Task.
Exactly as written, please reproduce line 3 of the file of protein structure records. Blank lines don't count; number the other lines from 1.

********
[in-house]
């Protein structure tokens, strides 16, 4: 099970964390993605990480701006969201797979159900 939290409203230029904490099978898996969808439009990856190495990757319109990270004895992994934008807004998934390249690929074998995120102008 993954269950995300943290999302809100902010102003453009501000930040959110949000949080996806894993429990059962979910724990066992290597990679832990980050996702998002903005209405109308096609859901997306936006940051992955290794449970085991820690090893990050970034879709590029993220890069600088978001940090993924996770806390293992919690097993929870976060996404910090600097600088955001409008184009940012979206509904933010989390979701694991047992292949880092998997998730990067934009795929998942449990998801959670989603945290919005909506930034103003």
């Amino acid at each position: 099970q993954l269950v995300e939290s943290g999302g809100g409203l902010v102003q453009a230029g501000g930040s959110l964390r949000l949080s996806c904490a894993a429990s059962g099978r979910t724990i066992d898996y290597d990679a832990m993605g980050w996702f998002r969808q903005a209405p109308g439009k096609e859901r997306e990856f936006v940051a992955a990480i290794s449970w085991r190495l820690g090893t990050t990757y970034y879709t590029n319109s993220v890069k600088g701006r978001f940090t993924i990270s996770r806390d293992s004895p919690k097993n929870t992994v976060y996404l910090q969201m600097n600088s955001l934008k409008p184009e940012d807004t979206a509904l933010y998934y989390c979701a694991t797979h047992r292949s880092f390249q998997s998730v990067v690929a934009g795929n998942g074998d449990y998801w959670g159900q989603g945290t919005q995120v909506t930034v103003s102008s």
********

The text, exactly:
């Amino acid at each position: 099970q993954l269950v995300e939290s943290g999302g809100g409203l902010v102003q453009a230029g501000g930040s959110l964390r949000l949080s996806c904490a894993a429990s059962g099978r979910t724990i066992d898996y290597d990679a832990m993605g980050w996702f998002r969808q903005a209405p109308g439009k096609e859901r997306e990856f936006v940051a992955a990480i290794s449970w085991r190495l820690g090893t990050t990757y970034y879709t590029n319109s993220v890069k600088g701006r978001f940090t993924i990270s996770r806390d293992s004895p919690k097993n929870t992994v976060y996404l910090q969201m600097n600088s955001l934008k409008p184009e940012d807004t979206a509904l933010y998934y989390c979701a694991t797979h047992r292949s880092f390249q998997s998730v990067v690929a934009g795929n998942g074998d449990y998801w959670g159900q989603g945290t919005q995120v909506t930034v103003s102008s």